Vettel’s focus gives him edge over Alonso, says Marko

2013 F1 seasonPosted on Author Keith Collantine

Sebastian Vettel, Fernando Alonso, Circuit of the Americas, 2012Sebastian Vettel’s concentration is what sets him apart from his top F1 rivals.

That’s the view of Red Bull’s motorsport director and former F1 driver Helmut Marko.

Speaking to Red Bulletin, Marko said: “Sebastian’s driving was virtually flawless. But he is a phenomenon: it is always like that.

“After the summer break, his performance curve shoots up. That?s what happened in previous years, too. I don?t know how he does it, but to keep doing it cannot be a coincidence.

“That brings us back to his method of preparation, the way he shuts himself off from the rest of the world, so that he can still call on reserves that other drivers might not have: Fernando Alonso, for example, who is busy with politics and funny comments.

“Vettel ignores it all, he doesn?t read the newspapers, or the internet. And that?s the point, you see, we concentrate on our job: to make the fastest car and the best team possible.”

Marko said Vettel’s team mate Mark Webber reaches similar peaks in performance but can’t sustain them:

“It seems to me that Webber has on average two races per year where he is unbeatable, but he can?t maintain this form throughout the year.

“And as soon as his prospects start to look good in the world championship, he has a little trouble with the pressure that this creates. In comparison with Seb?s rising form, it seems to me that Mark?s form somehow flattens out.

“Then, if some technical mishap occurs, like with the alternator for example, he falls relatively easily into a downward spiral. No driver remains unaffected by this, because the tension is palpable.

“In 2010, it was particularly extreme. Webber headed into the final race with better chances than Vettel, and he probably carried easy, of course; this would gnaw away at anyone?s confidence. It?s more than understandable.”

“There’s no need for Vettel if we can’t give him the car he needs”

Sebastian Vettel, Red Bull, Valencia, 2012Marko added chief technical officer Adrian Newey was “very irritated” by the setbacks suffered by the team during the year. Newey’s response was to “increase his work rate ?ǣ which was already significant.”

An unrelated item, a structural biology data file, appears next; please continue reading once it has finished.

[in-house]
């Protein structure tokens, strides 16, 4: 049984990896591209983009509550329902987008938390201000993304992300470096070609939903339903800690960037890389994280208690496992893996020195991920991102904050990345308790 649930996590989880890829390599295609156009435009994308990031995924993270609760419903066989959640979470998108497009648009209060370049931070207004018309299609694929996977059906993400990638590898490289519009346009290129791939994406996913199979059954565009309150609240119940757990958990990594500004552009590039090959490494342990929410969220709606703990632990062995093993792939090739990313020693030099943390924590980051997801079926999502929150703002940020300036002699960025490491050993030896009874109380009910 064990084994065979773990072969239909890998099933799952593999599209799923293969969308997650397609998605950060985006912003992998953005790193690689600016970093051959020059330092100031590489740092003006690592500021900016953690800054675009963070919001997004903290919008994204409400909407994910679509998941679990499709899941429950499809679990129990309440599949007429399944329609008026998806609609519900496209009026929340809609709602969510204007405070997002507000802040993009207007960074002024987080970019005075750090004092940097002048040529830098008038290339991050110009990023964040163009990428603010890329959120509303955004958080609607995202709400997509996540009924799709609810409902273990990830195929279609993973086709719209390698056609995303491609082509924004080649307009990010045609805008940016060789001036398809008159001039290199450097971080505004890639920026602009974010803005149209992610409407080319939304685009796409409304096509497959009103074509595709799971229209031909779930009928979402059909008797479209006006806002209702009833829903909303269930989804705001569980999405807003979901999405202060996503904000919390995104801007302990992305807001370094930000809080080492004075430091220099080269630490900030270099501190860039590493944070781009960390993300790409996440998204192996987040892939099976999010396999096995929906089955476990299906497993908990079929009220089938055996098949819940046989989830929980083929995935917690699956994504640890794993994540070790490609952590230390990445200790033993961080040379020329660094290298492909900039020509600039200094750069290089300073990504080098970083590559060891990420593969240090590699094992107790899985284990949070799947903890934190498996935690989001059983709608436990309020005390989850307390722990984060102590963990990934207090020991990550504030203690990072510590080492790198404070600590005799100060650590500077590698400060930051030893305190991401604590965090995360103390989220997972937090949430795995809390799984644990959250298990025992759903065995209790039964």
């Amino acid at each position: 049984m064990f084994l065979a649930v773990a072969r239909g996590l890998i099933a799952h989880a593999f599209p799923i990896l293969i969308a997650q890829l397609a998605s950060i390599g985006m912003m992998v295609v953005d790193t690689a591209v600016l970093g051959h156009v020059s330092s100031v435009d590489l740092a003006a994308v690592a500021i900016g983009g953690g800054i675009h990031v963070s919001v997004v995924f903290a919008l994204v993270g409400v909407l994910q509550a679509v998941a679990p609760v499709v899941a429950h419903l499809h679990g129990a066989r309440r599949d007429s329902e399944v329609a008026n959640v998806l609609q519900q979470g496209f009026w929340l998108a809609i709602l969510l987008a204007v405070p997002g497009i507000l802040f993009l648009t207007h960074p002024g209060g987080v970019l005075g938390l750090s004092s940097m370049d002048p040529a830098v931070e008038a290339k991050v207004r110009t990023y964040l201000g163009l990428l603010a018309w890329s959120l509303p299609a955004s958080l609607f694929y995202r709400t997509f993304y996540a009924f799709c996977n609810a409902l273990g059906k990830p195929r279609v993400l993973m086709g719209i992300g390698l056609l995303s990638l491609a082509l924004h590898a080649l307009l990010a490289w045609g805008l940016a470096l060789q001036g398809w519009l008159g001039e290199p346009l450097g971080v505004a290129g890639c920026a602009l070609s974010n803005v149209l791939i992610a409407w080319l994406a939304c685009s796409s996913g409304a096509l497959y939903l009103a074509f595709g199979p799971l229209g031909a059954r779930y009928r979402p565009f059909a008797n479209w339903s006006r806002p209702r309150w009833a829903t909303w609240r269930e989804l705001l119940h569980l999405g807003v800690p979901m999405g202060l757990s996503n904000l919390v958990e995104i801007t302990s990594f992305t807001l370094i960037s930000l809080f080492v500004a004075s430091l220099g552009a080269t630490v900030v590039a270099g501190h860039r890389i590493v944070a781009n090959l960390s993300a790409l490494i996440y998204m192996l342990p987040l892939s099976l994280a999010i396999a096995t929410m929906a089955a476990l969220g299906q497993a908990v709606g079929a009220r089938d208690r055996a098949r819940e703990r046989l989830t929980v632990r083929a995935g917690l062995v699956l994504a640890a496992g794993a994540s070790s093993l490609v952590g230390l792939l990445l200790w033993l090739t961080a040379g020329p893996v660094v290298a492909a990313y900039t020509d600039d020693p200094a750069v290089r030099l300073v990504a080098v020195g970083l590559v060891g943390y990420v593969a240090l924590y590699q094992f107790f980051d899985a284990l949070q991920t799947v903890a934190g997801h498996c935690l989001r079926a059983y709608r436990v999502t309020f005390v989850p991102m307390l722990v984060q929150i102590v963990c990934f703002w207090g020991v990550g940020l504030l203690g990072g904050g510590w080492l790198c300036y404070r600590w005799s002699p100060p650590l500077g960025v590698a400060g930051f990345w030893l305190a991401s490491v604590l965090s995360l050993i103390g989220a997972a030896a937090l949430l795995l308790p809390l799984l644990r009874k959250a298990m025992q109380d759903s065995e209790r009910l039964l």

“First, he concentrated on understanding the relationship between the car and the tyres, which was a very, very finicky job [last] year,” said Marko. “Secondly, there was his response to the supposed illegality the front wing.”

“Third, he had to deal with the prohibition of the ‘exhaust blowings’. This was perhaps the hardest setback for us, because we were absolutely brilliant when it came to using the exhaust. Our old method has actually been reinstated, albeit in a modified form.

“Lastly, we can say that, at that stage of the season, the ideal Vettel set-up had yet to be found. It is quite different from that of the Webber cars. Only with that set-up can you see the incredible, 110 per cent Vettel in qualifying.”

Marko admitted he suffered sleepless nights at this point in the championship: “The tension was there, but problems make me even more focused than usual. The harder it gets, the calmer I see things, but my sleep suffers.

“I told my people, ‘Boys, there is no need for Vettel if we can?t give him the car he needs in order for his skills to shine.’ Everyone made such an incredible effort, but for a while even we didn?t quite understand what was going on.”

Thanks to Red Bulletin for supplying the quotes. Visit to read the full feature and to download the Red Bulletin iPad app for free, for more sports, culture and lifestyle content.

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208 comments on “Vettel’s focus gives him edge over Alonso, says Marko”

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  1. I find it refreshing to hear these talks (LdM first and now Marko) during the off-season. It’s definitely something different from the usual PR we get.

  2. So, talk up the team and you get criticised for being a mindless PR guy. Speak your mind though and say some honest stuff, and you get criticised for not being a team player. You can’t win. Well, I mean, you can win six championships in three years, but I mean like, hearts and minds.